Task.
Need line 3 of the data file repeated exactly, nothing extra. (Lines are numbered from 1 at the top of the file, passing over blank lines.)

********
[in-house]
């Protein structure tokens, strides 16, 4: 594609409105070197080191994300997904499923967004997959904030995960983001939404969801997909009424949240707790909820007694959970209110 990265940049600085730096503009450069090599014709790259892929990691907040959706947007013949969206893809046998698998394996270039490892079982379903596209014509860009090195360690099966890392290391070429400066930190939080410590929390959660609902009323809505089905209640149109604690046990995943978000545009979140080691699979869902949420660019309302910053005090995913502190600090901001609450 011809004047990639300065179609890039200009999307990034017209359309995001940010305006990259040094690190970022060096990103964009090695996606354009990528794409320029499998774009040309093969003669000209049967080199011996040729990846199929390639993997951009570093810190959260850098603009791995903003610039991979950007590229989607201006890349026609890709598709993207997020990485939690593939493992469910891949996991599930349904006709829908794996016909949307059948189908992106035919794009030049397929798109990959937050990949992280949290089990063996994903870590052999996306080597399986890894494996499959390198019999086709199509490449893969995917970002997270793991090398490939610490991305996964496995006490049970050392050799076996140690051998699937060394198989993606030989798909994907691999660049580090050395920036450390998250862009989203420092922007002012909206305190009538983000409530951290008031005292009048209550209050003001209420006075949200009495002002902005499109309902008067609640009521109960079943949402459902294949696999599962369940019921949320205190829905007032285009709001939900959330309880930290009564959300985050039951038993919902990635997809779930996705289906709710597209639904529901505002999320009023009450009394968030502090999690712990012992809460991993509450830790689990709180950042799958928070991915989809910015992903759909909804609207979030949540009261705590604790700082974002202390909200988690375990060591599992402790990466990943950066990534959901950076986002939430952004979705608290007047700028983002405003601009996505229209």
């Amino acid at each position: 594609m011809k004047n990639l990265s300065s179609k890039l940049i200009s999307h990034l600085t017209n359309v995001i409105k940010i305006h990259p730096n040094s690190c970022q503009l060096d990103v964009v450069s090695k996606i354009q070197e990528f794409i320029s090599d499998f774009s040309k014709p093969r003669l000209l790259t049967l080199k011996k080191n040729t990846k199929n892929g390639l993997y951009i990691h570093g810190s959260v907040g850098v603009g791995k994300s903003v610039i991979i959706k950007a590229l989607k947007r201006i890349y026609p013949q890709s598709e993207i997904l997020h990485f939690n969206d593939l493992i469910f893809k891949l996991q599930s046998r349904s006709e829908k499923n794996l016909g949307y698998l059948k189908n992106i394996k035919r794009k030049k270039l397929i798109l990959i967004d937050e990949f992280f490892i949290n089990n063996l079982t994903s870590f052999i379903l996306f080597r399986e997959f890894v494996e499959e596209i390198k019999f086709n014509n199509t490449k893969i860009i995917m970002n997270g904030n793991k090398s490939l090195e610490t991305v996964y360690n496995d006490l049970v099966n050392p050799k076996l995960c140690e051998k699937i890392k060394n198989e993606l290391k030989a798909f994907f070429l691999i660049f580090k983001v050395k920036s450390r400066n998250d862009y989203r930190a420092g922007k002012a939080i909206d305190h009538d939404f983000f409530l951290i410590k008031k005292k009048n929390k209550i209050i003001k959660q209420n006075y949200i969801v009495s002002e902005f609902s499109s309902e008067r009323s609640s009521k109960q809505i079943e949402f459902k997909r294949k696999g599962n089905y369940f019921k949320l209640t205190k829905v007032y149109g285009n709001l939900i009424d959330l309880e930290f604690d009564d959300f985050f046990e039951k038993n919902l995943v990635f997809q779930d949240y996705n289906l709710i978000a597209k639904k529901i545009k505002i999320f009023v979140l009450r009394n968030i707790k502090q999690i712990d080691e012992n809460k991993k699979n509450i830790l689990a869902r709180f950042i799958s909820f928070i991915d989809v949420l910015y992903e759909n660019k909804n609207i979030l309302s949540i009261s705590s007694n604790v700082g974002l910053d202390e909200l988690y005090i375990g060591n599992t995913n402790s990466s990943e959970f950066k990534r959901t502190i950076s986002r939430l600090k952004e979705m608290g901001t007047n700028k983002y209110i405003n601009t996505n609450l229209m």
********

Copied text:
């Amino acid at each position: 594609m011809k004047n990639l990265s300065s179609k890039l940049i200009s999307h990034l600085t017209n359309v995001i409105k940010i305006h990259p730096n040094s690190c970022q503009l060096d990103v964009v450069s090695k996606i354009q070197e990528f794409i320029s090599d499998f774009s040309k014709p093969r003669l000209l790259t049967l080199k011996k080191n040729t990846k199929n892929g390639l993997y951009i990691h570093g810190s959260v907040g850098v603009g791995k994300s903003v610039i991979i959706k950007a590229l989607k947007r201006i890349y026609p013949q890709s598709e993207i997904l997020h990485f939690n969206d593939l493992i469910f893809k891949l996991q599930s046998r349904s006709e829908k499923n794996l016909g949307y698998l059948k189908n992106i394996k035919r794009k030049k270039l397929i798109l990959i967004d937050e990949f992280f490892i949290n089990n063996l079982t994903s870590f052999i379903l996306f080597r399986e997959f890894v494996e499959e596209i390198k019999f086709n014509n199509t490449k893969i860009i995917m970002n997270g904030n793991k090398s490939l090195e610490t991305v996964y360690n496995d006490l049970v099966n050392p050799k076996l995960c140690e051998k699937i890392k060394n198989e993606l290391k030989a798909f994907f070429l691999i660049f580090k983001v050395k920036s450390r400066n998250d862009y989203r930190a420092g922007k002012a939080i909206d305190h009538d939404f983000f409530l951290i410590k008031k005292k009048n929390k209550i209050i003001k959660q209420n006075y949200i969801v009495s002002e902005f609902s499109s309902e008067r009323s609640s009521k109960q809505i079943e949402f459902k997909r294949k696999g599962n089905y369940f019921k949320l209640t205190k829905v007032y149109g285009n709001l939900i009424d959330l309880e930290f604690d009564d959300f985050f046990e039951k038993n919902l995943v990635f997809q779930d949240y996705n289906l709710i978000a597209k639904k529901i545009k505002i999320f009023v979140l009450r009394n968030i707790k502090q999690i712990d080691e012992n809460k991993k699979n509450i830790l689990a869902r709180f950042i799958s909820f928070i991915d989809v949420l910015y992903e759909n660019k909804n609207i979030l309302s949540i009261s705590s007694n604790v700082g974002l910053d202390e909200l988690y005090i375990g060591n599992t995913n402790s990466s990943e959970f950066k990534r959901t502190i950076s986002r939430l600090k952004e979705m608290g901001t007047n700028k983002y209110i405003n601009t996505n609450l229209m």